Rather unusual among the Polemonium are the western US species P. brandegei and P. pauciflorum. Both of these have tubular flowers that are straw-yellow with a slight purple tint. Very unusual to say the least! The foliage however, is typical of Polemonium. These get to about 30 cm and can bloom the first year from seed if sown early. They are quite short-lived so save seed to keep these going. Hardiness information varies for these species. I've seen them rated as hardy to zone 4 while other sources say zone 7. I had P. pauciflorum survive in my zone 5b but it behaved as a biennial.
Above are the two very similar species P. brandegei and P. pauciflorum
The other popular Polemonium are shorter species (below 20 cm) more suited to the sunny rock garden or an alpine trough. My personal favourite among these is skypilot, P. pulcherrimum, a western North American species which extends from Alaska to California. In the wild, they range from the foothills to the alpine zone, often in rather dry, rocky locations. This zone 4 plant has stems 10-20 cm in height with flowers that range from lavender-blue, light blue to violet-blue. Polemonium delicatum is very similar (considered a subspecies of P. pulcherrimum by some) but hails from the western US. It is more tender, being rated for zone 6. Yet another look-alike is P. elegans, native to British Columbia and Washington State. This latter species has stamens that extend beyond the petals while those of P. pulcherrimum are shorter than the petals. Only a botanist can appreciate the difference!
Details of P. pulcherrimum
A choice rock garden plant is the western North American alpine species P. viscosum. This species reaches about 15-20 cm with small, succulent, upright leaves with very dense arrangement of leaflets. The leaves look almost fern-like. The flowers are held in a dense head and are deep violet-blue. Contrary to most Polemonium, this species prefers acidic soil. It has the strongest skunk-like smell of all the Polemonium (only when handled) and is commonly called skunkweed. It is rated hardy to zone 5. Closely related to this species is P. confertum, an endemic to Colorado. The foliage is not quite as dense as P. viscosum, but the plant is every bit as exquisite and desirable as a rock garden or alpine trough subject. It is rated for zone 3.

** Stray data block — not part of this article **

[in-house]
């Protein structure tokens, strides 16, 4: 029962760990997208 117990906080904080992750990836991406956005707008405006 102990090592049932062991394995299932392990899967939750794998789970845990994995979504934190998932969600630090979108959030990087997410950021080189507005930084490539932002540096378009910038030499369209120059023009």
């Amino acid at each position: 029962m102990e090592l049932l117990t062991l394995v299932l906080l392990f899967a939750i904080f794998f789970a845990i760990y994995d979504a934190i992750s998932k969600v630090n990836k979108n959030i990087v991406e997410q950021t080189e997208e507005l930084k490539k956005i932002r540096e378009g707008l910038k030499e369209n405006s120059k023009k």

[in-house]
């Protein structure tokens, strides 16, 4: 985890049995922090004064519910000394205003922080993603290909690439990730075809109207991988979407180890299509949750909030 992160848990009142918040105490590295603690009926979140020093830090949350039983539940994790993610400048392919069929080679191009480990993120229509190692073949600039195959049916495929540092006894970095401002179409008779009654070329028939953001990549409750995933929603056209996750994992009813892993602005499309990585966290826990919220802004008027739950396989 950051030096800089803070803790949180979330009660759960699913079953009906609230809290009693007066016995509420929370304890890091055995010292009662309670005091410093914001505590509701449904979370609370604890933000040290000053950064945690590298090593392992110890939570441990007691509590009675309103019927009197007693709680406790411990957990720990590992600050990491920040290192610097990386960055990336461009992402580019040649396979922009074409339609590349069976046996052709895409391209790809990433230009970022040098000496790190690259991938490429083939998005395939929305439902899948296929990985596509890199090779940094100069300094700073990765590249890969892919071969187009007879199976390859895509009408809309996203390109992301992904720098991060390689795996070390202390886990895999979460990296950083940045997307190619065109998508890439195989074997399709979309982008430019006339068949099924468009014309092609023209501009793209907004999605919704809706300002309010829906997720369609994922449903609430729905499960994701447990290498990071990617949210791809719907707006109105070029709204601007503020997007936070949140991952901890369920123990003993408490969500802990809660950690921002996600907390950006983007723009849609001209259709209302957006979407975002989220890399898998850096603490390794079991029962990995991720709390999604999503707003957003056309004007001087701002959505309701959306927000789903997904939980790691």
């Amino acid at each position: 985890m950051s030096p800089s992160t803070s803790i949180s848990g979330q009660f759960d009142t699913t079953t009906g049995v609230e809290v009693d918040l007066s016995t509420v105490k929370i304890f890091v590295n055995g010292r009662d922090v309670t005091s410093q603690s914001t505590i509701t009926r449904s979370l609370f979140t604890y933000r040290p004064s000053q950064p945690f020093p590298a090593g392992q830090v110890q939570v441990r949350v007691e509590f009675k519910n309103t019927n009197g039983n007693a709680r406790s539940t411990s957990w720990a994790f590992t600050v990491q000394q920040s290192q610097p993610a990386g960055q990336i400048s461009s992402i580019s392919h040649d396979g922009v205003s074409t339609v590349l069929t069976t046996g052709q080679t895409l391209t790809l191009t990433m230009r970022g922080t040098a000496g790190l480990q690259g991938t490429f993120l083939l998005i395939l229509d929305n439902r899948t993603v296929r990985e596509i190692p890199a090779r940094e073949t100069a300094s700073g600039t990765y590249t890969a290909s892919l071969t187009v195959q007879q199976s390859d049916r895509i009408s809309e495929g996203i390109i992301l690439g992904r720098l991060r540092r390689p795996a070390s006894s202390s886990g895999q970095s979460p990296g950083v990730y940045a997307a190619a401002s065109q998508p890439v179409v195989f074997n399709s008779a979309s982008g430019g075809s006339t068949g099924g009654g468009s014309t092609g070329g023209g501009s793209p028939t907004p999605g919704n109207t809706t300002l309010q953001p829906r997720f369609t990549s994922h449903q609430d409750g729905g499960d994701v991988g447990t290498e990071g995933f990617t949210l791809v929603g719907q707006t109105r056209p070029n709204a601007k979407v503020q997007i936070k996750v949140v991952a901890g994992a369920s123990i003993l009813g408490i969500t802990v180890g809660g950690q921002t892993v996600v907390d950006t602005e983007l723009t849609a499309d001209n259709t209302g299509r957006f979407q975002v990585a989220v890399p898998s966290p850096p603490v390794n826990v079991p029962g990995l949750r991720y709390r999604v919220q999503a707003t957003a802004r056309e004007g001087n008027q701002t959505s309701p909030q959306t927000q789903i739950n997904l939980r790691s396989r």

Details of P. confertum and P. viscosum
The last Polemonium of note is the northern Jacob's-ladder, P. boreale. This species has the widest range of any Polemonium, being circumpolar. It is also the hardiest species (zone 2), ranging high into the Arctic regions. In the northernmost regions they grow in full sun but further south, they prefer dappled shade. Most of the selections offered on the market, such as ‘Iceberg Point' and ‘Heavenly Habit' are from plants that originated from the southern part of the plant's range. This species will grow to about 30 cm and has medium violet-blue flowers. The habit is such that this one can cross borders between the front of the perennial border, woodland garden or rock garden.
Close-up of P. boreale
If you are a lover of blue flowers, then Polemonium come highly recommended since their diversity allows them to be used in just about any garden situation you may have to offer.
There are many people which need to be thanked for the use of their pictures. These include dravencat ('Snow and Sapphires'), poppysue ('Brise d'Anjou'), carolann ('Apricot Beauty'), echoes ('Purple Rain' foliage, P. pauciflorum), aimlyn19 ('Stairway to Heaven' flower), fairy1004 ('Stariway to Heaven' foliage), victorgardener ('Bressingham Purple'), altagardener (P. confertum), and baa (P. brandegei),
About Todd Boland
I reside in St. John's, Newfoundland, Canada. I work as a research horticulturist at the Memorial University of Newfoundland Botanical Garden. I am one of the founding members of the Newfoundland Wildflower Society and the current chair of the Newfoundland Rock Garden Society. My garden is quite small but I pack it tight! Outdoors I grow mostly alpines, bulbs and ericaceous shrubs. Indoors, my passion is orchids. When not in the garden, I'm out bird watching, a hobby that has gotten me to some lovely parts of the world.